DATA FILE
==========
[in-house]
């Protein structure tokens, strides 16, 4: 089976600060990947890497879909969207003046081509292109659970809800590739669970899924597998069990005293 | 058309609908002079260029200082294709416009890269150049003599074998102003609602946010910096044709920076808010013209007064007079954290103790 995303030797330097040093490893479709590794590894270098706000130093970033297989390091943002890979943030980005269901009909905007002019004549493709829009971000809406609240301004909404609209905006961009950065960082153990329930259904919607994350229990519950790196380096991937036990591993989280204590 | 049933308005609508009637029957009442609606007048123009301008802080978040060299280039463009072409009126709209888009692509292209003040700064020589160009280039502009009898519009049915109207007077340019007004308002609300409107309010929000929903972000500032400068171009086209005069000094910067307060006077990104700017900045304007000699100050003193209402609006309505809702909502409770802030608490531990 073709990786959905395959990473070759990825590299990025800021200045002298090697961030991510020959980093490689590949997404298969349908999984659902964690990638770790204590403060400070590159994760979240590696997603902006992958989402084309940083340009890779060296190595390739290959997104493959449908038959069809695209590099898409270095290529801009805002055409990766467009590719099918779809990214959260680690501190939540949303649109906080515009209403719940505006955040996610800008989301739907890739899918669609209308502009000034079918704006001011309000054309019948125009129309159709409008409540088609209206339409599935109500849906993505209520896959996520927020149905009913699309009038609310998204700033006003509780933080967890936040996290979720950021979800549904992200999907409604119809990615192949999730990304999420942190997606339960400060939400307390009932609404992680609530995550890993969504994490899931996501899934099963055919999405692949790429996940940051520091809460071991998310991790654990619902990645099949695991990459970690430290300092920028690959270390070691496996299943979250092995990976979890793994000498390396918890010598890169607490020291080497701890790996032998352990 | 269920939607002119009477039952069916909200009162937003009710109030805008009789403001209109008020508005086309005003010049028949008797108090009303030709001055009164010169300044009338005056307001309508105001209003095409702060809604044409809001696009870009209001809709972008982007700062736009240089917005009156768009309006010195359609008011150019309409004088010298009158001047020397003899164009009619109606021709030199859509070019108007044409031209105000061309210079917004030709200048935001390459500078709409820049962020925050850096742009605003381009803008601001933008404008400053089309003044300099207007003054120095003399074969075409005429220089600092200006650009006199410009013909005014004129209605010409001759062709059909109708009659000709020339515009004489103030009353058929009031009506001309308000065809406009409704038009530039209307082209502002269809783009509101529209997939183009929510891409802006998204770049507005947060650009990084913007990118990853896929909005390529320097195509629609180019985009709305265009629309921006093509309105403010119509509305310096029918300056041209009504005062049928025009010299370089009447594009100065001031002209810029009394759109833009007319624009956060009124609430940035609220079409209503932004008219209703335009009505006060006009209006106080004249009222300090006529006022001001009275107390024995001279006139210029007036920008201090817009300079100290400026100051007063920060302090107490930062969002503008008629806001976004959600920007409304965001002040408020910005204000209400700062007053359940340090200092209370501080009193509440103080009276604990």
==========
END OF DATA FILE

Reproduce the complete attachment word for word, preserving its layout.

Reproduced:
[in-house]
């Protein structure tokens, strides 16, 4: 089976600060990947890497879909969207003046081509292109659970809800590739669970899924597998069990005293 | 058309609908002079260029200082294709416009890269150049003599074998102003609602946010910096044709920076808010013209007064007079954290103790 995303030797330097040093490893479709590794590894270098706000130093970033297989390091943002890979943030980005269901009909905007002019004549493709829009971000809406609240301004909404609209905006961009950065960082153990329930259904919607994350229990519950790196380096991937036990591993989280204590 | 049933308005609508009637029957009442609606007048123009301008802080978040060299280039463009072409009126709209888009692509292209003040700064020589160009280039502009009898519009049915109207007077340019007004308002609300409107309010929000929903972000500032400068171009086209005069000094910067307060006077990104700017900045304007000699100050003193209402609006309505809702909502409770802030608490531990 073709990786959905395959990473070759990825590299990025800021200045002298090697961030991510020959980093490689590949997404298969349908999984659902964690990638770790204590403060400070590159994760979240590696997603902006992958989402084309940083340009890779060296190595390739290959997104493959449908038959069809695209590099898409270095290529801009805002055409990766467009590719099918779809990214959260680690501190939540949303649109906080515009209403719940505006955040996610800008989301739907890739899918669609209308502009000034079918704006001011309000054309019948125009129309159709409008409540088609209206339409599935109500849906993505209520896959996520927020149905009913699309009038609310998204700033006003509780933080967890936040996290979720950021979800549904992200999907409604119809990615192949999730990304999420942190997606339960400060939400307390009932609404992680609530995550890993969504994490899931996501899934099963055919999405692949790429996940940051520091809460071991998310991790654990619902990645099949695991990459970690430290300092920028690959270390070691496996299943979250092995990976979890793994000498390396918890010598890169607490020291080497701890790996032998352990 | 269920939607002119009477039952069916909200009162937003009710109030805008009789403001209109008020508005086309005003010049028949008797108090009303030709001055009164010169300044009338005056307001309508105001209003095409702060809604044409809001696009870009209001809709972008982007700062736009240089917005009156768009309006010195359609008011150019309409004088010298009158001047020397003899164009009619109606021709030199859509070019108007044409031209105000061309210079917004030709200048935001390459500078709409820049962020925050850096742009605003381009803008601001933008404008400053089309003044300099207007003054120095003399074969075409005429220089600092200006650009006199410009013909005014004129209605010409001759062709059909109708009659000709020339515009004489103030009353058929009031009506001309308000065809406009409704038009530039209307082209502002269809783009509101529209997939183009929510891409802006998204770049507005947060650009990084913007990118990853896929909005390529320097195509629609180019985009709305265009629309921006093509309105403010119509509305310096029918300056041209009504005062049928025009010299370089009447594009100065001031002209810029009394759109833009007319624009956060009124609430940035609220079409209503932004008219209703335009009505006060006009209006106080004249009222300090006529006022001001009275107390024995001279006139210029007036920008201090817009300079100290400026100051007063920060302090107490930062969002503008008629806001976004959600920007409304965001002040408020910005204000209400700062007053359940340090200092209370501080009193509440103080009276604990």